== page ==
Interim analysis and stopping rules

An interim analysis will be performed at the postoperative 6-month control of the first 250 patients included. The primary outcome is the result of HPV tests. If the rate of positive HPV tests after 6 months in patients who have undergone lesion-only surgery is higher by more than 15 % than among patients who have had classical LLETZ, the study will be terminated. Because the interim analysis was included exclusively for safety reasons and thus does not involve a test of the non-inferiority study hypothesis, the probability of a type I error (that is, a false-positive study result) should not be affected.

Additional investigations

Because HPV infection is the cause of dysplasia, further analyses to investigate HPV infection are performed in a subset of 250 patients. A particular focus is on the genotyping of HPV infection because often multiple infections with different HPV types are present simultaneously, especially in young patients. Thus, there is the risk that, despite eradication of the lesion-causing HPV type, the conventional HPV test result may continue to be positive because infection with another HPV type is present without clinical consequence.

To make a statement with respect to a more valid clinical consequence of HPV infection, detection of transcriptional activity of E6 and E7 is analyzed. Expression of viral oncoproteins E6 and E7 plays a crucial role in HPV-mediated carcinogenesis, as it interferes with the cell cycle, causes cell cycle progression (E7) and at the same time prevents apoptosis (E6). This occurs through the inactivation of oncosuppressor proteins p53 and retinoblastoma protein (pRb). pRb in particular prevents cells from entering S-phase and thus has antiproliferative effects [3237]. As opposed to the mere detection of HPV DNA, testing for the transcriptional activity of E6 and E7 can allow us to make a statement about the biological activity of the infection.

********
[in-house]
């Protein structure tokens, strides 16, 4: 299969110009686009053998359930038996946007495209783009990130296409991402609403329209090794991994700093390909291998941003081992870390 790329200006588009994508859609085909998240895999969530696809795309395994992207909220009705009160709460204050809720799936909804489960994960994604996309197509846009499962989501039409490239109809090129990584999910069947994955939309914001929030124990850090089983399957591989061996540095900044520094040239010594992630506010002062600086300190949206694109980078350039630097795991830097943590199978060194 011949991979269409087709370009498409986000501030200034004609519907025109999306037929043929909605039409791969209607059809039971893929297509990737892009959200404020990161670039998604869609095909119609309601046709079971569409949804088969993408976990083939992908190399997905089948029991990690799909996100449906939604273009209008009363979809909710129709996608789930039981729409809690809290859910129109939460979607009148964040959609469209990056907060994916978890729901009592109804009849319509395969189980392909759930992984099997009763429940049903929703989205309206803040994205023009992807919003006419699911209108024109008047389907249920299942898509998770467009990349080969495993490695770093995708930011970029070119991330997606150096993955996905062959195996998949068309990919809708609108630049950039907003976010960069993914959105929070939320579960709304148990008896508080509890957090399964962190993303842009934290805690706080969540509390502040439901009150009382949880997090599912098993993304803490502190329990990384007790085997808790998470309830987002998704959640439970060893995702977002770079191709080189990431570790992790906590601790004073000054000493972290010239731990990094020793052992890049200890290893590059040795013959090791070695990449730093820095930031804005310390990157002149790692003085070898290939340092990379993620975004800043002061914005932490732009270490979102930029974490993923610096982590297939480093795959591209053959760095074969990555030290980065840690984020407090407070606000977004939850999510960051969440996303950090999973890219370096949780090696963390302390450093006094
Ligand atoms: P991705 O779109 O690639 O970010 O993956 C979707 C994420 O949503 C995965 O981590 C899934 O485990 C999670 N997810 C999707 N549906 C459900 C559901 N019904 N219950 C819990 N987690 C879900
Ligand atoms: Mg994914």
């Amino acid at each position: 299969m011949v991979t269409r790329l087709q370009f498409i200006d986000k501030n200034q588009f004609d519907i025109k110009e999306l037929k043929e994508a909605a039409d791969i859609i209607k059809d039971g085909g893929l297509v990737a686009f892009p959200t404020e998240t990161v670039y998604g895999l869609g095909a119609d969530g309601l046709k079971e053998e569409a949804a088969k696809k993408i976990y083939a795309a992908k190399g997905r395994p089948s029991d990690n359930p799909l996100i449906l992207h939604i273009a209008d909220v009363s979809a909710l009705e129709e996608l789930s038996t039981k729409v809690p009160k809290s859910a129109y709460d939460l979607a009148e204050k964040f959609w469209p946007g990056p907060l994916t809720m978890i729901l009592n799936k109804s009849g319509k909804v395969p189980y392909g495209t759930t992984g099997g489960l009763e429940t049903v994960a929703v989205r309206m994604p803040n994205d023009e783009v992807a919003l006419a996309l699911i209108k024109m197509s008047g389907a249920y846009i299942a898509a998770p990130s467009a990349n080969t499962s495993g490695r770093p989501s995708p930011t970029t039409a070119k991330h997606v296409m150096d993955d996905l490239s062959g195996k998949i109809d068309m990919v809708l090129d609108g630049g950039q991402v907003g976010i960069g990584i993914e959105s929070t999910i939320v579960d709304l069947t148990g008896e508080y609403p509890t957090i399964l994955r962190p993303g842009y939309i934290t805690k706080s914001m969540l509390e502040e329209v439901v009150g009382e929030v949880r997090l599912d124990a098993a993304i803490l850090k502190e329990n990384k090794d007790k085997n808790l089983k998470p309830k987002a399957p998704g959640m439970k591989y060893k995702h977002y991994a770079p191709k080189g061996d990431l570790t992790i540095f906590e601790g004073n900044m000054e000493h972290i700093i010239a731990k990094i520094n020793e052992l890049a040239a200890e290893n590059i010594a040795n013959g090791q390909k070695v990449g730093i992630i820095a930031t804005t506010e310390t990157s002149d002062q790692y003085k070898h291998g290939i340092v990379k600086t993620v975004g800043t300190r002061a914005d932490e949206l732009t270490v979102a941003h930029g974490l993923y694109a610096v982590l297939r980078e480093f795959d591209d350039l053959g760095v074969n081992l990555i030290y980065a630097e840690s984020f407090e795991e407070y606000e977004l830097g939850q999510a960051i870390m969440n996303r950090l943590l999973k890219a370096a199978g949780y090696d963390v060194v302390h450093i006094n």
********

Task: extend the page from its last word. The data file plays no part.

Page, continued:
The described additional analyses are performed at five study centers (Munich, Hannover, Wolfsburg, Berlin and Regensburg).

Discussion